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I'm building a conforming and validating XML parser in C++ and trying to make it light-weight for use in pocket pc.

At the beginning I decided to add some "events" to my parser like SAX does, informing about elements, processing instructions, etc.

This events are taken by a derived class that builds the DOM tree of the xml.

My doubts appears when trying to handle mainly entities (which can contain elements, pi's and comments inside if defined) and their resolution.

For e.g., I can create a XMLEntityRef class that refers to some XMLEntity defined in some XMLDocType object like .NET system.xml parser does.

As I know, for most purposes an application needs to know an element, its contents, its respective attributes and their respective values... only strings... it doesn't care if the element content is formed by cdata objects, entity references and/or plain text... the same applies to attribute values.

So, my question is the following: What is the benefit of passing to an application each xml object as it appears and letting it (or a helper class) to build, for e.g., the resulting attribute's value by concatenating texts and resolved entity references?

If i'm making a poll, please answer: does your application need to know about cdata tags and where they are located in the xml file, or you make things easy... you want to know the full content value of an element in a string without worrying about how it is builded?

Best regards, Mauro H. Leggieri

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3 Answers 3

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I'm building a conforming and validating XML parser in C++ and trying to make it light-weight

There is no such thing as a light-weight conforming (never mind validating) parser. To be a conforming parser you have to understand all the stuff that can go in a DTD external subset, which is gnarly work indeed. It is a shame that the XML specification ended up weighed down with all the SGML DTD crud, but we are stuck with it now.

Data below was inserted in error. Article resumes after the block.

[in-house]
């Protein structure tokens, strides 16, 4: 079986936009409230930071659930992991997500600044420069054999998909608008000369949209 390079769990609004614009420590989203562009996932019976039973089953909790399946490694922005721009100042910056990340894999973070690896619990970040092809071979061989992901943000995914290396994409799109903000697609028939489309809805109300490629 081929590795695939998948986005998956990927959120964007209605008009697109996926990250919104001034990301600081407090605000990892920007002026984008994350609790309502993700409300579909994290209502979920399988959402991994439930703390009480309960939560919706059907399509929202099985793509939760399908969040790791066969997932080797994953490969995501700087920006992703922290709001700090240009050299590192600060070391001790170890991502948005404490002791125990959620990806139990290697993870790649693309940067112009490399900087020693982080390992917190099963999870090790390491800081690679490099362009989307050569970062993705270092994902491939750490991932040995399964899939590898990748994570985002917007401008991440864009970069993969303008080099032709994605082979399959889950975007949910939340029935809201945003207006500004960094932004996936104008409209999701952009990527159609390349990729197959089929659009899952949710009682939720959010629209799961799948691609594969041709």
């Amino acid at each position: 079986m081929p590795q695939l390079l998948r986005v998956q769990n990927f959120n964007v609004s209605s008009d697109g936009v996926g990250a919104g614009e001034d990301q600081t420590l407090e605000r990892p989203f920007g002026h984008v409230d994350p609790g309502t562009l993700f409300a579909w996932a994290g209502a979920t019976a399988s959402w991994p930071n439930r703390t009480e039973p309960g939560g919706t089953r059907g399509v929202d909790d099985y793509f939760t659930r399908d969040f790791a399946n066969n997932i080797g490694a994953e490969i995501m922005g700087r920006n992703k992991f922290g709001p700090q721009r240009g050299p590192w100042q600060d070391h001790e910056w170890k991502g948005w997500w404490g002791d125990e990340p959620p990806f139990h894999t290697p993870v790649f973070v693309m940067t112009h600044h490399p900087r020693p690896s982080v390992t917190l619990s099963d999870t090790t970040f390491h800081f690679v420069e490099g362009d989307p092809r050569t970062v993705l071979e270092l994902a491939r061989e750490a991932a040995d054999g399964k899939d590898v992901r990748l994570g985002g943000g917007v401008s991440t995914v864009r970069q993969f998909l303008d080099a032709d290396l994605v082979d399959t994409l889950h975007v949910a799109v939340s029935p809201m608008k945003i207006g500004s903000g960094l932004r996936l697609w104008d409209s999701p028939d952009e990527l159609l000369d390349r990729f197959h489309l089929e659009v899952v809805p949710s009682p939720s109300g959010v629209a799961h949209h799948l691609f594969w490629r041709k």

does your application need to know about cdata tags and where they are located in the xml file

Normally no. DOM Level 3 LS does require that CDATA sections be kept a CDATASection nodes in the DOM by default, but almost no application cares.

(If the question is about my application then yes, because my application is a templating system that keeps CDATA sections where they were. But still.)

My doubts appears when trying to handle mainly entities

God yes. Entity references are a total disaster. Making a DOM implementation support them in a way which is compliant with DOM Level 3 Core/LS is very very complicated. Avoid if at all possible.

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Well... with light-weight I was trying to visualize the difference of code in some implementations. Xerces code (excluding io stuff, etc.) is bigger that mono.net implementation of system.xml. But, like you say, one can make a fully dom level 3 compliant parser. Well... which kind of app really takes advantage about a dom l3 structure excluding an xml editor? –  Mauro H. Leggieri Nov 29 '09 at 4:02
Very few, but unfortunately you have to implement most of the hairy DTD stuff to get even a minimally-conforming XML parser. It's a shame XML dragged so much of the useless DTD nonsense out of SGML; I would love there to be a standard simplified subset of XML for lightweight work, dropping all the doctype stuff (along with default attributes and all entities) and allowing namespace declarations only on the root element. –  bobince Nov 29 '09 at 21:53
yes... it should exists a lightweight specification... thanks –  Mauro H. Leggieri Nov 30 '09 at 23:08

generally xml is not light weight. You are better off with JSON.

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yes, because the json libraries for C/C++ are "so good"... In web developing I 10000% agree with you. On other subjects? mmmm, not so much. –  elcuco Nov 28 '09 at 22:37
Who said anything about libraries? He wants to right his own anyways. Besides data is data. Whether web development or "other subjects". XML and JSON are just a way of formally defining the data you are transferring. –  prime_number Nov 28 '09 at 22:57

When building a parser I do not think you should presume anything about how applications will consume the xml, rather, provide the most granular level of data for each xml node to provide maximum flexibility. While this may require more work on the part of consuming applications, they will be able to accomplish whatever they need to. Good luck.

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Thank you, Bill. –  Mauro H. Leggieri Nov 29 '09 at 3:50

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